THE late Daily News Assistant Editor, Maxwell Sibanda, was given a befitting send-off after dozens thronged his burial at his rural home in Shadaya Village, Chikomba District, Mashonaland East, yesterday.
Sibanda, 52, who passed away due to renal-related complications at a Harare private hospital on Sunday night, was described at his burial as a man of the people, who will be solely missed.
Throughout his career, Sibanda had distinguished himself as a well-respected art critic and all-round journalist.
Addressing mourners at the interment, the Daily News General Manager Sales and Marketing Plaxedes Meki said Sibanda was a hard-working team player, who had the company — Associated Newspapers of Zimbabwe (ANZ) — at heart.
“On behalf of the Daily News family, we want to thank the time God gave us to work with Sibanda. He was a soft-spoken, but efficient manager who always came up with innovative ideas, both for the newsroom and the marketing side of things.
“It was a pleasure working with Sibanda because he was a good person, both professionally and individually.
“I cannot explain our grief enough, save to say go well Maxwell. The doyen of journalism,” Meki said.
Sibanda’s burial was attended by the who is who of the arts industry, including Zora music legend, Leonard Zhakata, who was a close friend of the departed.
Scores of Sibanda’s colleagues in the media fraternity such as veteran freelance journalist Godwin Mangudlya, Associated Press Zimbabwe correspondent Farai Mutsaka and Veritas’ Valentine Maponga attended the burial.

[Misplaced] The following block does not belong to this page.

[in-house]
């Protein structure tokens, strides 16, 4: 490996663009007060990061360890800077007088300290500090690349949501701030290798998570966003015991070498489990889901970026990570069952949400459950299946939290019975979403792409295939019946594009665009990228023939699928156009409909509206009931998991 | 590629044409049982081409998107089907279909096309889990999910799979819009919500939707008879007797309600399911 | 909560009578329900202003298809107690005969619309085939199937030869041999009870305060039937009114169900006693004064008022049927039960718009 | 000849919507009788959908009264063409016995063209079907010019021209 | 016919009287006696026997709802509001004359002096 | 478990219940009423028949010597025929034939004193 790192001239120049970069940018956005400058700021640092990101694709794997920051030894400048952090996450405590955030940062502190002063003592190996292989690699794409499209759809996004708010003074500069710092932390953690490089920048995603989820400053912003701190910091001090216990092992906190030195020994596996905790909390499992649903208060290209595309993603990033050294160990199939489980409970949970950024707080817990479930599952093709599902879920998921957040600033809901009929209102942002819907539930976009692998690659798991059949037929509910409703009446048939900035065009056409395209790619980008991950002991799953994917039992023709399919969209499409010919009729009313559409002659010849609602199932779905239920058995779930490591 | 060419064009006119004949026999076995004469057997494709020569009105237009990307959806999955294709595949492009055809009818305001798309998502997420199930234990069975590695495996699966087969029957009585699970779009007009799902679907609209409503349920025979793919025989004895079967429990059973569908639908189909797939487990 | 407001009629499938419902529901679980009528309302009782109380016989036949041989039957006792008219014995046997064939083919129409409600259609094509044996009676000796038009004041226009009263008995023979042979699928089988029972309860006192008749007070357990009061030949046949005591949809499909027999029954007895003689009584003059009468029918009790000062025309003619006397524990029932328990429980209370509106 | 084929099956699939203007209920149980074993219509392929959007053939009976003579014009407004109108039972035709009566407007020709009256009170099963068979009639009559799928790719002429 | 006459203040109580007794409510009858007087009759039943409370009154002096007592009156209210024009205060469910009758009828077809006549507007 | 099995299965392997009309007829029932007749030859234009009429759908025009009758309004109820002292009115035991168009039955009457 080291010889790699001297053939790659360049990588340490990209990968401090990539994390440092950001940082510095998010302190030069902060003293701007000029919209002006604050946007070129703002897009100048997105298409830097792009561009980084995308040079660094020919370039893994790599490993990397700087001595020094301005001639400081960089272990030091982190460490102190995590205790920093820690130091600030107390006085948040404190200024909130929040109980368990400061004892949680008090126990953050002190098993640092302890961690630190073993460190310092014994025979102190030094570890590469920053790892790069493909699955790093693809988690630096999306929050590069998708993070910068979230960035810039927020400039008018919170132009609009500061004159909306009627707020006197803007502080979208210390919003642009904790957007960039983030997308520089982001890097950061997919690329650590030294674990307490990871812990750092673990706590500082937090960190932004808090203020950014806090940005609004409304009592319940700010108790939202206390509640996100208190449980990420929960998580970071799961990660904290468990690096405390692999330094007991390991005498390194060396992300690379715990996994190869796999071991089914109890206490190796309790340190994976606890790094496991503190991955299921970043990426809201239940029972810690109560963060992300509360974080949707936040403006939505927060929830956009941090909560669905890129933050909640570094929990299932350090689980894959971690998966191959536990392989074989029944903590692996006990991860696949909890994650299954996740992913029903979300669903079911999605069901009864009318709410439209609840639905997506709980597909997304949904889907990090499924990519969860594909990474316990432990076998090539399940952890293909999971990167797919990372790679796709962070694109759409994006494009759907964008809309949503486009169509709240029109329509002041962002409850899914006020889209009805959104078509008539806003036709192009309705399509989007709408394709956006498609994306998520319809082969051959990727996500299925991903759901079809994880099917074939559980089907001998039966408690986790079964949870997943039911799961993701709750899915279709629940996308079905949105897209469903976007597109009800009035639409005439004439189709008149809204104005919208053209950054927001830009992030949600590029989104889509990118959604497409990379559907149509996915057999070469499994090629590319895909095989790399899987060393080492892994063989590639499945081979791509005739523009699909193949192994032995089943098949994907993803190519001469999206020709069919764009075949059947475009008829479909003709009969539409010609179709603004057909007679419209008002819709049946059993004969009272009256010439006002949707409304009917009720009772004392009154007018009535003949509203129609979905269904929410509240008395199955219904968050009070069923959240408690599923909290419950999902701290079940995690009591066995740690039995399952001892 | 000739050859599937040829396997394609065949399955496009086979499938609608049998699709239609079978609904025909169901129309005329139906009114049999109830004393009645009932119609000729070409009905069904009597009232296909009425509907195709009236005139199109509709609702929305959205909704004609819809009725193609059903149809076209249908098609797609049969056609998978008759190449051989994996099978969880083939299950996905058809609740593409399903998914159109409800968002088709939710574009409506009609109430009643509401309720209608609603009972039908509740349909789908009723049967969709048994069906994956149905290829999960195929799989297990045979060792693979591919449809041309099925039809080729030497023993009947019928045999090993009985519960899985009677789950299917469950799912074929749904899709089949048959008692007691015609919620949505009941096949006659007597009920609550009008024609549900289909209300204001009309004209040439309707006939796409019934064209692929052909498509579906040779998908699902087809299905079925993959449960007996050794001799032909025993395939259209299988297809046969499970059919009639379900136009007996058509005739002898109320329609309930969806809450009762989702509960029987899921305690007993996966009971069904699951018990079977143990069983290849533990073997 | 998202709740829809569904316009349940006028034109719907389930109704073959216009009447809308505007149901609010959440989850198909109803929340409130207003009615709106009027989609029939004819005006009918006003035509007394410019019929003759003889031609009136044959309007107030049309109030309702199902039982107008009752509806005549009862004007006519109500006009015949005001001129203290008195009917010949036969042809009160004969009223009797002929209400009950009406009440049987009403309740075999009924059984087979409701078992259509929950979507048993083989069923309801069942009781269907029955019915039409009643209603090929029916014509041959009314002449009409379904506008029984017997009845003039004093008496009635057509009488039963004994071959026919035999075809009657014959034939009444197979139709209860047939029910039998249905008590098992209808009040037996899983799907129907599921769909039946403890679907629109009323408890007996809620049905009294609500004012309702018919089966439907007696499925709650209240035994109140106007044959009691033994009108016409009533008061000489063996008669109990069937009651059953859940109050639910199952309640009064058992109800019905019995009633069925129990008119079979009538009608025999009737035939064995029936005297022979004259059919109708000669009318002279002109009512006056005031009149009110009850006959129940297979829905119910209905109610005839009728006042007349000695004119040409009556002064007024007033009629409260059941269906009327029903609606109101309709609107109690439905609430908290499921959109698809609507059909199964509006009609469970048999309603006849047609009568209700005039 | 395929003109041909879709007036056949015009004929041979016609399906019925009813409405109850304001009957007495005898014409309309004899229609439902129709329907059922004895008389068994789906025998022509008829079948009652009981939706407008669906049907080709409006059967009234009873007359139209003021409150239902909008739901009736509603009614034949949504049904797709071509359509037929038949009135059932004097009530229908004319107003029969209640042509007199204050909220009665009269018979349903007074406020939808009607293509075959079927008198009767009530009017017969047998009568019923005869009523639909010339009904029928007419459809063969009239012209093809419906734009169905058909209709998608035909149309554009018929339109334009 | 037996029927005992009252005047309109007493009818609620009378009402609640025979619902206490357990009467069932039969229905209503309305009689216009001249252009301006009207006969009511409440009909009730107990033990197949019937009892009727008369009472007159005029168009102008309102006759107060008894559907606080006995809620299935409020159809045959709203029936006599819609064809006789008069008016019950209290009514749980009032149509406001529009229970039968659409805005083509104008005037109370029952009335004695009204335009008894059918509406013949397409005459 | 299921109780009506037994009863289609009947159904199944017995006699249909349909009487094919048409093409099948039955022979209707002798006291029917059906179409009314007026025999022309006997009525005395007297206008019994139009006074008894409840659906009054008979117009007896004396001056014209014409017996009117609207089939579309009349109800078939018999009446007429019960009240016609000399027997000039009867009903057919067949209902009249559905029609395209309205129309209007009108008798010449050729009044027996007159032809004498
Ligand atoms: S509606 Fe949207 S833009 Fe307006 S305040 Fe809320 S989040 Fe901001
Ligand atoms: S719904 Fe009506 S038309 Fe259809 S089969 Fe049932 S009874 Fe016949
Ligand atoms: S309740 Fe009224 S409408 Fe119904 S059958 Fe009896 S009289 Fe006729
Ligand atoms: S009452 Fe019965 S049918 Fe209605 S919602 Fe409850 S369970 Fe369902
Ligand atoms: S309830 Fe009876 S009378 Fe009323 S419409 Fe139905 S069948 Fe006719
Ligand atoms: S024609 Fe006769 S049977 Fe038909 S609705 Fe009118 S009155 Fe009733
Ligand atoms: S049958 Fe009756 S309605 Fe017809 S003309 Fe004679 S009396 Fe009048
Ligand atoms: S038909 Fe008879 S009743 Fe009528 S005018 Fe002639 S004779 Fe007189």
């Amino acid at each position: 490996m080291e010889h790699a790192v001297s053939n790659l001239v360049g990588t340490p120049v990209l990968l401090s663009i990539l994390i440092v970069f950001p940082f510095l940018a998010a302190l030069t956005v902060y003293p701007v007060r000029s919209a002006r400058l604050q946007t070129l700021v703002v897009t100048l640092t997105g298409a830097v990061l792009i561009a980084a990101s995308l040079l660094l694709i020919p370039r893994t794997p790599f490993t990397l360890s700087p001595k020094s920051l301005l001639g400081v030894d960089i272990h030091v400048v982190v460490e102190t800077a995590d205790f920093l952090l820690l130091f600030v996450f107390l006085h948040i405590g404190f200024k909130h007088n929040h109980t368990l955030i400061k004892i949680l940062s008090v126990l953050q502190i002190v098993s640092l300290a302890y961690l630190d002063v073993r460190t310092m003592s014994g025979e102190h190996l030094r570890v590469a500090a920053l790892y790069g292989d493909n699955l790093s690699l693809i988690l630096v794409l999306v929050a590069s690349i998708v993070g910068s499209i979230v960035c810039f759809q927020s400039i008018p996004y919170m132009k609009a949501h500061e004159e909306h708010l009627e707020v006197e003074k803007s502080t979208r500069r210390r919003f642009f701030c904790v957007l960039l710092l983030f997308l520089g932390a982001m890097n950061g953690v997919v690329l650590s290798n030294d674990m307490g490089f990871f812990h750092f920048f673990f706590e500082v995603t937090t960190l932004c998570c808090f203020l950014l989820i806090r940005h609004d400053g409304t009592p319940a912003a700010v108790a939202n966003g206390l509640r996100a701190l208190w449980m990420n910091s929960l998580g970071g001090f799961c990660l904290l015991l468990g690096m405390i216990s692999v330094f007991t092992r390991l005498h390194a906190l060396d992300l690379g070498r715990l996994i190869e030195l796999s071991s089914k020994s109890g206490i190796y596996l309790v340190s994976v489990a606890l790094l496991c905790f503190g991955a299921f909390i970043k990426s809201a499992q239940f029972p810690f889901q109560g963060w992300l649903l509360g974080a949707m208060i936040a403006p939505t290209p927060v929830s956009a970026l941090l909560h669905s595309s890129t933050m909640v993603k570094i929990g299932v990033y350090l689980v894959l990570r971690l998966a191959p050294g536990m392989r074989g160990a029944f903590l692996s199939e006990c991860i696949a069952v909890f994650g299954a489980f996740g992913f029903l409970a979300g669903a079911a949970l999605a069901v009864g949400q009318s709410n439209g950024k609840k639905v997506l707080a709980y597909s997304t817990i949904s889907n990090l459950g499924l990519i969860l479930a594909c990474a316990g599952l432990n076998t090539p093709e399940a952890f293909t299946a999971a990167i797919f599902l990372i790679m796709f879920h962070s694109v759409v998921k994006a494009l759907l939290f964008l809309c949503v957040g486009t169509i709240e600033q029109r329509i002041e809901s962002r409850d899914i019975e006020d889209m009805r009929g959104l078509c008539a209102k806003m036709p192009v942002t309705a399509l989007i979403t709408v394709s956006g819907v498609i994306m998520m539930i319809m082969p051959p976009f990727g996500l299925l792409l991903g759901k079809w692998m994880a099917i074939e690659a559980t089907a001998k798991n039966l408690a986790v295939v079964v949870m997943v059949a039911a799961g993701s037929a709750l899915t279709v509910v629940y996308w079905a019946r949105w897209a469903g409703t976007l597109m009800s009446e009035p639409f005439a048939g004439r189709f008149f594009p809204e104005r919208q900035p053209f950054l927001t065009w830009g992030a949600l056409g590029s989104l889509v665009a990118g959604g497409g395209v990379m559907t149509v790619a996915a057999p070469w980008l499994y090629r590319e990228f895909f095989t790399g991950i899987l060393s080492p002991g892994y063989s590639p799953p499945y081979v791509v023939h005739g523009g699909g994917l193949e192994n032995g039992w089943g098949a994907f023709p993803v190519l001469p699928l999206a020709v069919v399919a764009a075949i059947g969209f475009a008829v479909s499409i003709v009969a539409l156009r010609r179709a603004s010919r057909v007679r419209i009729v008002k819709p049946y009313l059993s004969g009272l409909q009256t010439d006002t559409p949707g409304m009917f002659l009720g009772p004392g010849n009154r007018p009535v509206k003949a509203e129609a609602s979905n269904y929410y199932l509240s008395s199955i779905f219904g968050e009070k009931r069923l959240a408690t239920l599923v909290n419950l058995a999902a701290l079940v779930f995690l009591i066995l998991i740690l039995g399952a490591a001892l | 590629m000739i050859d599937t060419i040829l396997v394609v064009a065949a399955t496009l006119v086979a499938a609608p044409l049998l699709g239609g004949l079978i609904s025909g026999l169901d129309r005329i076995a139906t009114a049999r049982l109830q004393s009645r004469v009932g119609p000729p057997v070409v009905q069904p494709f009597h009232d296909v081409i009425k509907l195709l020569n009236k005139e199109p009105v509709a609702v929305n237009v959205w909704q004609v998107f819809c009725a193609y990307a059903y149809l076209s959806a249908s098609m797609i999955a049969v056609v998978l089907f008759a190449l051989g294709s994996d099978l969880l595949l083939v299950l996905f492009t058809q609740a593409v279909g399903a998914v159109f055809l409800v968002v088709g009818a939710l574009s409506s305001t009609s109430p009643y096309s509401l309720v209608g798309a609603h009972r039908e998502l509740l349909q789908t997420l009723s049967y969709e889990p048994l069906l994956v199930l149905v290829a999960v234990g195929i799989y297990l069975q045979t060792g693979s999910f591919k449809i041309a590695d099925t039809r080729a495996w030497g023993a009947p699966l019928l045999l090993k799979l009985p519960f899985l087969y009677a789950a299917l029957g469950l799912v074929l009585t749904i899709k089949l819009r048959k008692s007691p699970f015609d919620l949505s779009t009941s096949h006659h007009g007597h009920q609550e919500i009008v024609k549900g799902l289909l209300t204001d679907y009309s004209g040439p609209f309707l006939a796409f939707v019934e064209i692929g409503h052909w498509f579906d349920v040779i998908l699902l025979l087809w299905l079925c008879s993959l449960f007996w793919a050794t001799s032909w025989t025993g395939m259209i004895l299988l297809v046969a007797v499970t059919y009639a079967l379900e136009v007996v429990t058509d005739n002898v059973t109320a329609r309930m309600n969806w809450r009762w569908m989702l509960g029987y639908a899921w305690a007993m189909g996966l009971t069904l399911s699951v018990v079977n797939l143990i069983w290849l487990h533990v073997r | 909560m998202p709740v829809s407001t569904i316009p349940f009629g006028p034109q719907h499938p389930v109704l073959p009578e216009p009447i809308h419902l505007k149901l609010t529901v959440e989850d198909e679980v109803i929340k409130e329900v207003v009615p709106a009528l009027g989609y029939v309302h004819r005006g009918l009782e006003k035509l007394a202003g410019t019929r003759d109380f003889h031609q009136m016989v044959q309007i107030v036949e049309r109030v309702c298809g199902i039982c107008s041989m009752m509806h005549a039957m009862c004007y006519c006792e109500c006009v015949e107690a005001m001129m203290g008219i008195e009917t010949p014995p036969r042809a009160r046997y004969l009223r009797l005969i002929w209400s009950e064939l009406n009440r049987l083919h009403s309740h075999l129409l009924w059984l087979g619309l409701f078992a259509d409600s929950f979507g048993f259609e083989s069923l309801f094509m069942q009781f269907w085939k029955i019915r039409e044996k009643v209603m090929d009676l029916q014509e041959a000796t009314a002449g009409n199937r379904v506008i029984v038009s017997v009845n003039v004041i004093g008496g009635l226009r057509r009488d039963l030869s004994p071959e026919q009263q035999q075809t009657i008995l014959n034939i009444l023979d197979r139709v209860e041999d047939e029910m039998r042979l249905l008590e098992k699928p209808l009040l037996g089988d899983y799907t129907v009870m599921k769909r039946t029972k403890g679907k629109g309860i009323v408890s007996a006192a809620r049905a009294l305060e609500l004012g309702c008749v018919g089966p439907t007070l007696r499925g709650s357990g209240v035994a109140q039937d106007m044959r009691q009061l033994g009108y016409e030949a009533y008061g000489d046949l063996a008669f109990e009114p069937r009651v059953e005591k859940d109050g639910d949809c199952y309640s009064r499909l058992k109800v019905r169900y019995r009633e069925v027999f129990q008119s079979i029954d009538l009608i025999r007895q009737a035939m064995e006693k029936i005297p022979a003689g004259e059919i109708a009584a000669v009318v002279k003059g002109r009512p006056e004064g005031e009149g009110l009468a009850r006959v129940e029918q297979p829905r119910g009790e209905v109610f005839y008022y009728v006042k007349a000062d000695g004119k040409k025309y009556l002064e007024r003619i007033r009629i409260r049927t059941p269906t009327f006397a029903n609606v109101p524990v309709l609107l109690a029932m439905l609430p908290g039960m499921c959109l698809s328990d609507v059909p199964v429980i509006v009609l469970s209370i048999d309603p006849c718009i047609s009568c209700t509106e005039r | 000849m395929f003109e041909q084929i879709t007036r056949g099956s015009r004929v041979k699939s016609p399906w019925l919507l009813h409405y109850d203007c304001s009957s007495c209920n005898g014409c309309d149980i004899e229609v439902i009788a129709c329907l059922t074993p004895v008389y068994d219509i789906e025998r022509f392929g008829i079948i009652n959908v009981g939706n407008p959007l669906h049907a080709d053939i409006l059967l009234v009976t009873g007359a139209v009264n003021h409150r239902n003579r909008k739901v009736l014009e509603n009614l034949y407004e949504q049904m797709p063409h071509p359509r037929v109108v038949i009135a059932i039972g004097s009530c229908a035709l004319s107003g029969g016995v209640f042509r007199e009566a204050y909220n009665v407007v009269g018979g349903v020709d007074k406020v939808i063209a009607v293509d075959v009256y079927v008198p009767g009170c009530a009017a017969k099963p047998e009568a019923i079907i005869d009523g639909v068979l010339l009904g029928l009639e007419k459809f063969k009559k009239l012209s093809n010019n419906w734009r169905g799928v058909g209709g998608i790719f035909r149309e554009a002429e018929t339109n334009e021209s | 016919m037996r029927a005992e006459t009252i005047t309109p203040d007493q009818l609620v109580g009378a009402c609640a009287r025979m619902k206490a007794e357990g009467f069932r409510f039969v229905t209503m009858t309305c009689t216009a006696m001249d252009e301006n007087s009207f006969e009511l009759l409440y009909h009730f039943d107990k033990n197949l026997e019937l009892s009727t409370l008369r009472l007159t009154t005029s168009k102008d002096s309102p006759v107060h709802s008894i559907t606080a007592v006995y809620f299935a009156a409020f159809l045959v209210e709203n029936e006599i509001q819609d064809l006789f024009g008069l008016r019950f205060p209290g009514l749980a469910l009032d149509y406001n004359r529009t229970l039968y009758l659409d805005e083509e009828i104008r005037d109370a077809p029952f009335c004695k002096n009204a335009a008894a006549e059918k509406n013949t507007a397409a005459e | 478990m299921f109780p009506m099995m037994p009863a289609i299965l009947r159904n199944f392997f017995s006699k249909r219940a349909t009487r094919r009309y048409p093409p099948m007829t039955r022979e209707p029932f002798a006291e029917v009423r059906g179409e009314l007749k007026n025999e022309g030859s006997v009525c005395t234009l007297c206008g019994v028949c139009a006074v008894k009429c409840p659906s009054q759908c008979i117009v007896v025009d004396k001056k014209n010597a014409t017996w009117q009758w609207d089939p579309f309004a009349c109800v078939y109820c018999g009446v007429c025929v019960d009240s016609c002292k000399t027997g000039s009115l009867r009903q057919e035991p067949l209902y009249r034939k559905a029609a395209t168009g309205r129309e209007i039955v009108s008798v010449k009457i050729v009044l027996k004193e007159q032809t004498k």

Zhakata told mourners that his friendship with Sibanda dated back three decades when he was still a nonentity, trying to make inroads in music circles.
“I’m not used to talking much, but if I don’t speak here, where else would I be able to speak? Maxwell became more of a brother than a friend after he became the first person to give me the limelight by writing the first article about my musical career.
“There are a lot of things I did for him that I didn’t do for my own brother just as much there are a lot of things he did for me that he probably didn’t manage to do for his siblings,” the Mugove hitmaker said.
“He knew me from bottom to top just as I knew him, hence I will always be part of this family, visit as I always did. We were together in Germany and our relationship has always been genuine.
“We always told each other the truth whenever we felt one of us was doing wrong and that strengthened our bond,” Zhakata said further.
Village head Shadaya also weighed in, saying Sibanda was an honest subject, who never wronged anyone in the village and was also philanthropic.
“There is not a single incident when I had to call my court to hear a case involving Sibanda.
“Instead, my son helped so many vulnerable children in the village by paying their school fees. We will no longer be our normal selves without him. Go well my son,” he said.
Sibanda joined the Daily News soon after its inception in 1999 before the country’s leading daily newspaper was unjustly shut by the late former president Robert Mugabe’s government in 2002. From there, he went to live abroad in Germany and Austria where he continued to be an arts advocate through his writing.
Sibanda returned to Zimbabwe and re-joined the Daily News towards the end of 2010 shortly before the paper’s relaunch in March the following year.
At the time of his death, Sibanda had risen to become the Daily News Assistant Editor and was a greatly valued member of the editorial team.
Following the news of his death, ANZ chairperson Professor Norman Nyazema described Sibanda as a loyal servant to the group, shown by his long service to the Daily News.
Other prominent players in the arts, creative and media industries all paid tribute to Sibanda for the sterling work he has done.